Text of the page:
New evidence of the use of banned weapons by the coalition and recognition by the UN of serious violations of the law should give cause to the UK to reconsider its arms sales to Saudi Arabia, in particular given its obligations under the Arms Trade Treaty to take a risk-based approach to violations of international law when denying the sale of weapons. In response to the new evidence of cluster bomb use however, the UK has maintained that more information would be needed to change their risk assessment.
Given the now extensive documentation and condemnation of coalition actions in Yemen, this begs the question of what further information is needed. The government should reveal what definition of evidence and standard of proof it is working to – and why, in relation to cluster munition use by the coalition, this appears to be different to that applied for condemning the use of these weapons in other countries. If the government is using endless demands for further confirmation where none is needed to deflect calls for consistency in condemnation – because not offending a country seen as a key ally is considered more important than supporting the application of international law – then an honest admission on this point, as has been given previously in relation to Saudi Arabia, would be welcome.
The government proposed, in answering an urgent question on Amnesty’s report on the use of UK-manufactured cluster munitions, that the call to halt arms sales being made by a number of MPs, as well as advocacy organisations, “would, of course, have no impact on the use of weapons that have already been supplied.” Taking this somewhat disingenuous comment at face value, the UK should indeed be seeking to influence the coalition over the use of weapons in its stockpiles – in particular as the UK has a global leadership role on the protection of civilians in armed conflict, which it has recently inadequately discharged. As well as condemning use and encouraging coalition members to join the CCM, in order to promote the convention’s norms the UK should review its record of sales of cluster bombs to coalition and other nations before the ban came in to effect, and encourage the destruction of these stockpiles because of the unacceptable harm the weapons cause, offering what assistance it can. The UK should recall why it joined the CCM and the reasons it came to see the particular weapons now being used in Yemen as unacceptable, providing technical information and evidence (for example on failure rates of the BL-755) to coalition nations.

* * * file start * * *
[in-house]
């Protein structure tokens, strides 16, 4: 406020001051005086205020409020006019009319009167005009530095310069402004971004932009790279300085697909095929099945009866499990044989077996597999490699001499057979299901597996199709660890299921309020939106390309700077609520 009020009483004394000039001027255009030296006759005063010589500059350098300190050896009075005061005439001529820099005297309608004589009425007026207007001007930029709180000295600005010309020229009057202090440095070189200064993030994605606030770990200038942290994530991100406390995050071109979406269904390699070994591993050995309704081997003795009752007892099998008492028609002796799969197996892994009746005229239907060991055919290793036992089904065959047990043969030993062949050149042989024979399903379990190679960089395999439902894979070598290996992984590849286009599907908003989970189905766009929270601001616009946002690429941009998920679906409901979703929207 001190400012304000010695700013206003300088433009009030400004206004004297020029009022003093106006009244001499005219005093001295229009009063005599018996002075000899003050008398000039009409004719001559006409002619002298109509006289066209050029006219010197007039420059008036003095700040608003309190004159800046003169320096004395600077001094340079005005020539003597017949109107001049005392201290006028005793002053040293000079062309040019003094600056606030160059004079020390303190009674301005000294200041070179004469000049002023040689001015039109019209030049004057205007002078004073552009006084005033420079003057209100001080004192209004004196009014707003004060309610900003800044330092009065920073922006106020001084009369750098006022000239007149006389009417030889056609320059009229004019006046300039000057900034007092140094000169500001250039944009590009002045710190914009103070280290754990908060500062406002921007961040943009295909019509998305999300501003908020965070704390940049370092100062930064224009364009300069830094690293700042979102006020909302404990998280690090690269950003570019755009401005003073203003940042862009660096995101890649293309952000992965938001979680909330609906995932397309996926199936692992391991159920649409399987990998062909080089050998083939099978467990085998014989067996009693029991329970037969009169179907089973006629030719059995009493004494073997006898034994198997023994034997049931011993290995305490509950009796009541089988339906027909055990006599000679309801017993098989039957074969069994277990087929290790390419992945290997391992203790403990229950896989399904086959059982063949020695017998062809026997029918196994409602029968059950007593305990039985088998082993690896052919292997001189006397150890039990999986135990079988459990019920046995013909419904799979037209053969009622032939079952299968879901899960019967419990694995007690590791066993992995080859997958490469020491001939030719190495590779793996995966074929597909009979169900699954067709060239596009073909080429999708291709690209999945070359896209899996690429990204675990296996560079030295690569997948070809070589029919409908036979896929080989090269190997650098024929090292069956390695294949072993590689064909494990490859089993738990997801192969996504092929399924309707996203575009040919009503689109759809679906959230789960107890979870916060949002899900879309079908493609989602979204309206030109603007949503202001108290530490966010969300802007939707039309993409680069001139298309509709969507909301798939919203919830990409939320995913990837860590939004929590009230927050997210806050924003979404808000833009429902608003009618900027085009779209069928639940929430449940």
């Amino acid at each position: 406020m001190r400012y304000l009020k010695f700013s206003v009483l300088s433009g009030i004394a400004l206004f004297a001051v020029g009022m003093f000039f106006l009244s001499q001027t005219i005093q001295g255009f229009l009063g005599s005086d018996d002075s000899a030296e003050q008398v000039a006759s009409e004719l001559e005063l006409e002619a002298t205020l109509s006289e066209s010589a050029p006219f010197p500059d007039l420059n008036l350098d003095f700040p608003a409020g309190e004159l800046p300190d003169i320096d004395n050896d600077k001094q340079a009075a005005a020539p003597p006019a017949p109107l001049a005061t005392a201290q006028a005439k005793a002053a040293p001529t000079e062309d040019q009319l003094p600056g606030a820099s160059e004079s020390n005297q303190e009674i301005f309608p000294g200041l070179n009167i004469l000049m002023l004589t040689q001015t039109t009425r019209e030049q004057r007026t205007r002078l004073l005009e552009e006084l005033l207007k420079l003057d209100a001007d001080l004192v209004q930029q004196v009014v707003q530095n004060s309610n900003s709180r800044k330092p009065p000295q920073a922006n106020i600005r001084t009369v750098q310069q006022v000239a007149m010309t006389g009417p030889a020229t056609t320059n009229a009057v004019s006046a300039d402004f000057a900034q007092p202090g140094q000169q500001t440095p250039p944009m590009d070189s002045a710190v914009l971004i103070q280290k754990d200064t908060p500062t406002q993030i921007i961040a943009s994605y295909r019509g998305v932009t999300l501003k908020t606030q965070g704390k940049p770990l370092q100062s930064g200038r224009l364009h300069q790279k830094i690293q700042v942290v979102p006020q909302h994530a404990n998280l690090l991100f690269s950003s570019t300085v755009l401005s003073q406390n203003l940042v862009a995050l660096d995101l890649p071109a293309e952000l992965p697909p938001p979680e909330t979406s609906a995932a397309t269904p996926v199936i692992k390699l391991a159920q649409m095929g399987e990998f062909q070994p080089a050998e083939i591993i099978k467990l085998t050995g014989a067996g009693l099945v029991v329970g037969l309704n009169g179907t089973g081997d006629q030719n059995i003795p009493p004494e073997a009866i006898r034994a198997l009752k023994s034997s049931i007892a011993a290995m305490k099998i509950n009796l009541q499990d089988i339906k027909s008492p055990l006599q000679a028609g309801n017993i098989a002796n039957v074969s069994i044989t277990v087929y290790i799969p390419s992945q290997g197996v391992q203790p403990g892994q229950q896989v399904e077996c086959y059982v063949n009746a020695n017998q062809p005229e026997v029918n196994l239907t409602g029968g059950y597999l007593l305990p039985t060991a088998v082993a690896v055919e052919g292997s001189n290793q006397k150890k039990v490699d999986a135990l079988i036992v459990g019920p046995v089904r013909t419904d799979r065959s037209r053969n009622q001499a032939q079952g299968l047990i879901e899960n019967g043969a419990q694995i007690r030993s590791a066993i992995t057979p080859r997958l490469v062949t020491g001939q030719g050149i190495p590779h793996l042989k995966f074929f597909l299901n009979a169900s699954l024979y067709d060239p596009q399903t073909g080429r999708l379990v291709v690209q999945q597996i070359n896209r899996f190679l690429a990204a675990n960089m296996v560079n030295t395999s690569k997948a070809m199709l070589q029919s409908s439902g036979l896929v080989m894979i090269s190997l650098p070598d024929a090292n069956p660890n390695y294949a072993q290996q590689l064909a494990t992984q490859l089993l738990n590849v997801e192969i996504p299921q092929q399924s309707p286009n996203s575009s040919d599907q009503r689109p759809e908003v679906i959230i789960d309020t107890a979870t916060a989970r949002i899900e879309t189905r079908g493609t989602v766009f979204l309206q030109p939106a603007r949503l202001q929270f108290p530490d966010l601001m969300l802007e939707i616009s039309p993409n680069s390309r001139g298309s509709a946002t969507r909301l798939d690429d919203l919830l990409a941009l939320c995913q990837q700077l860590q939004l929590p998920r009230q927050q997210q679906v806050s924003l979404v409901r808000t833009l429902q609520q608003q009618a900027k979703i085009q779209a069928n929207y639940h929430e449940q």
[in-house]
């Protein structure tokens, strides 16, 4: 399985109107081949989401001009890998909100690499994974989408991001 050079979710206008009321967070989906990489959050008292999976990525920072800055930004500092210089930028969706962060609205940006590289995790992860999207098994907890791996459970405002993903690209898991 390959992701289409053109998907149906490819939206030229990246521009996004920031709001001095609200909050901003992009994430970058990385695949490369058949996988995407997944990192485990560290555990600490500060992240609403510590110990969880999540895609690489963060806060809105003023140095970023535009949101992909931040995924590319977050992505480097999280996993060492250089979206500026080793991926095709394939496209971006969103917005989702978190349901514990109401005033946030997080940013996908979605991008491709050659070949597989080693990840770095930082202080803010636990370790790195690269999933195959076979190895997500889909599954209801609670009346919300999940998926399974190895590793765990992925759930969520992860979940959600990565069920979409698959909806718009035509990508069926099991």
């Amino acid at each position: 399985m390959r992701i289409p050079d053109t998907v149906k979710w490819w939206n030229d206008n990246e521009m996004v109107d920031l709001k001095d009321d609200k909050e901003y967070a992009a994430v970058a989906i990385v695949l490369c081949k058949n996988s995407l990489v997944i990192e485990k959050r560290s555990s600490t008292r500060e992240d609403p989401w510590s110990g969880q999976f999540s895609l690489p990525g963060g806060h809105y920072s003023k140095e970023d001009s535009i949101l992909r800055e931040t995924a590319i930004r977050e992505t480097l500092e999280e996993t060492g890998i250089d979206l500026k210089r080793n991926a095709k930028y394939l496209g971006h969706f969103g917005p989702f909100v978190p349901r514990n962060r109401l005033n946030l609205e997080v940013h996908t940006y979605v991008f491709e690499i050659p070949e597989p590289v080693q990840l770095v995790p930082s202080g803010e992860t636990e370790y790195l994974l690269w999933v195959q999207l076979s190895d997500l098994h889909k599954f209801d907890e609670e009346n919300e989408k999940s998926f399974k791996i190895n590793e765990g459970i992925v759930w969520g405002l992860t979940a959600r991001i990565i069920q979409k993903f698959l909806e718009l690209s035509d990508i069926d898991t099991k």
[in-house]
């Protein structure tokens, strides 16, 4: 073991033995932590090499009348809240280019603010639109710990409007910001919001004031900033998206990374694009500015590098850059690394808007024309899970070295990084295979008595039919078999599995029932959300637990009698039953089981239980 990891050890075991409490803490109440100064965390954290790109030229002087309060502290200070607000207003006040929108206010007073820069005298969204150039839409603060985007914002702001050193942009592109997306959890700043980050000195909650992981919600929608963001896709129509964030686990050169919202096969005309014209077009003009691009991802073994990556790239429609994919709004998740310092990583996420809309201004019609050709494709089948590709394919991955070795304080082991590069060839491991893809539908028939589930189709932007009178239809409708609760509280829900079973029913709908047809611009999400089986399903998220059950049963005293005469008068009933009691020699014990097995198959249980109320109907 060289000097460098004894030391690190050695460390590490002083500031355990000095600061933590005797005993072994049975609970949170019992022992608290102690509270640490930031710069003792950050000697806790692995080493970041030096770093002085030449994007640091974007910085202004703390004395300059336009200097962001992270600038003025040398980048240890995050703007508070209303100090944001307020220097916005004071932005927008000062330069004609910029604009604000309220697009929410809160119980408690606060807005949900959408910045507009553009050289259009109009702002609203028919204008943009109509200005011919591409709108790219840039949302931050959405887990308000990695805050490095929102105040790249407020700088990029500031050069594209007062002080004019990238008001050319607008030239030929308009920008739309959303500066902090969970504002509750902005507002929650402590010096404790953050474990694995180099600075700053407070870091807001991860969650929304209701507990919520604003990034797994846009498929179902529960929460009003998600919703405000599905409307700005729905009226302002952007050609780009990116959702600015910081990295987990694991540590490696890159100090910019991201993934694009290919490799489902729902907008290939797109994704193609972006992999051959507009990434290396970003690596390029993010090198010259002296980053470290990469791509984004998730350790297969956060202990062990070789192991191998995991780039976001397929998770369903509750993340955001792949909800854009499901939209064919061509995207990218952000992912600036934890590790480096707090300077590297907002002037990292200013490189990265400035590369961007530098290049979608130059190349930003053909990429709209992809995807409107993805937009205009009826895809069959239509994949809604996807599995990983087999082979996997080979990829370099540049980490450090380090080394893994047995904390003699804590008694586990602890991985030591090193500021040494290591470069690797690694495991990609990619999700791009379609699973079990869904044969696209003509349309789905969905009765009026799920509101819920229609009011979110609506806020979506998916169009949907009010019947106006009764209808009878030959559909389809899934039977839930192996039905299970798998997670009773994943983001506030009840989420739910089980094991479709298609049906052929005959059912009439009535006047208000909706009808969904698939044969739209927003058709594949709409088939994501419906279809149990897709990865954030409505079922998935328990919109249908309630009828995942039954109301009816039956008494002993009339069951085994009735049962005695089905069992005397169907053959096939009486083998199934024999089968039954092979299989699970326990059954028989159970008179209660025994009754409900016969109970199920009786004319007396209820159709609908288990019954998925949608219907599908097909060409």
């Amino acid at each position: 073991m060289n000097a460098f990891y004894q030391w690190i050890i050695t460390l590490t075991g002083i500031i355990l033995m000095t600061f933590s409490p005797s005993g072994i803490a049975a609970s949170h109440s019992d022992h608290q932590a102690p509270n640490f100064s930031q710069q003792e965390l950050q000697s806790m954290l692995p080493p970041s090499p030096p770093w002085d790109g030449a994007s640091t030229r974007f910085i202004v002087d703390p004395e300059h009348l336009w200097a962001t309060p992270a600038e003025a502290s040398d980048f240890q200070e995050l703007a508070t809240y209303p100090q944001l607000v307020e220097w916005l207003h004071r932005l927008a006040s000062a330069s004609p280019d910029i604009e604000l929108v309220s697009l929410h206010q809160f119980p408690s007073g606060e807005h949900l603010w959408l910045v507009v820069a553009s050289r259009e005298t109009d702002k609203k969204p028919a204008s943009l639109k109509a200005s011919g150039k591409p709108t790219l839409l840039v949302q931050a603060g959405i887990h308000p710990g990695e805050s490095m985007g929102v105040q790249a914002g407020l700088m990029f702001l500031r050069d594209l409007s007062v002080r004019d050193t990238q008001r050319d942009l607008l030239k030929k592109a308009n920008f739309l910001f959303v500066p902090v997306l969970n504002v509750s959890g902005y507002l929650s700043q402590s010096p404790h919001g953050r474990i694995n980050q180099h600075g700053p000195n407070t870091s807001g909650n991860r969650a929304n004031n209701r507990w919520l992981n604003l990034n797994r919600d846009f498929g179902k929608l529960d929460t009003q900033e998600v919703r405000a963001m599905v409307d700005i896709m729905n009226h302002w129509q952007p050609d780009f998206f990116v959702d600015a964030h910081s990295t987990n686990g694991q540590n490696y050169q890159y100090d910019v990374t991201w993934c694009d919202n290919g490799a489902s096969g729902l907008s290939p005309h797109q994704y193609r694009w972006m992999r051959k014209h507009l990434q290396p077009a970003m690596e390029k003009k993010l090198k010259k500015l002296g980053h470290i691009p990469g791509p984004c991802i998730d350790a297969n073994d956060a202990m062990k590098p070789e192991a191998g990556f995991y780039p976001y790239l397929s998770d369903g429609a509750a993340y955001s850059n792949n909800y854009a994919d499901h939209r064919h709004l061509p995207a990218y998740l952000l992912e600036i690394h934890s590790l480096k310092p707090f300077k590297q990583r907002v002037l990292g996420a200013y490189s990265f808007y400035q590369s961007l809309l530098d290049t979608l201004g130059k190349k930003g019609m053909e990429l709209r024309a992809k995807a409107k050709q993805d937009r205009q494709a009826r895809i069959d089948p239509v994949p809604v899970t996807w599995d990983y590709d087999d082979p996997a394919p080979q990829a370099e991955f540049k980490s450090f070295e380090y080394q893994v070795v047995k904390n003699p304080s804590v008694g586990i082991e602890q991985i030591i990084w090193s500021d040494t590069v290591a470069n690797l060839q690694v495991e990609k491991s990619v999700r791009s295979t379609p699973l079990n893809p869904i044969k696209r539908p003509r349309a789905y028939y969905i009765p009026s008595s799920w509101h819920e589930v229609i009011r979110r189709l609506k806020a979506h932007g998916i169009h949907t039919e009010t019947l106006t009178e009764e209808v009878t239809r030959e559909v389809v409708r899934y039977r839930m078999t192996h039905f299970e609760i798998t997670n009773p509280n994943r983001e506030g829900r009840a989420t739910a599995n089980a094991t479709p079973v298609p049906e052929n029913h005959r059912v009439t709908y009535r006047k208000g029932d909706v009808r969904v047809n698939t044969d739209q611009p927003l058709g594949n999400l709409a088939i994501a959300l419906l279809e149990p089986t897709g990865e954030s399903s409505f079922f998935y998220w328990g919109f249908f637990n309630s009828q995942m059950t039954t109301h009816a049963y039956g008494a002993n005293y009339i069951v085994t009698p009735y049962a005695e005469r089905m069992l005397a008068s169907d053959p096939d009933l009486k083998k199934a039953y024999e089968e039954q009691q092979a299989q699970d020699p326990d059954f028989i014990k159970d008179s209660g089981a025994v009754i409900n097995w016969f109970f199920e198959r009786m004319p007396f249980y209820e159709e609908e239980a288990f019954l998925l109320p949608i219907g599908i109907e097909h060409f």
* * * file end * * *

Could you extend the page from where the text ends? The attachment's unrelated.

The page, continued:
The UK government has stated to Parliament that the UK ranks second in the world in humanitarian aid to Yemen (with Saudi Arabia apparently the largest bilateral donor), and that over £1m has recently been committed to support demining efforts and capacity. In the context of the UK’s unwillingness to address the sale and use of the weapons that are causing the gravest harm to civilians, however – including the deaths of de-miners – supporting this crucial assistance to communities after the fact alone is a wholly inadequate response.
Amnesty International’s report on the use of UK-manufactured cluster bombs in Yemen
Amnesty’s rebuttal of UK government’s questioning of their documentation
Evidence submitted by NGOs on UK manufactured arms and harm from explosive weapons in Yemen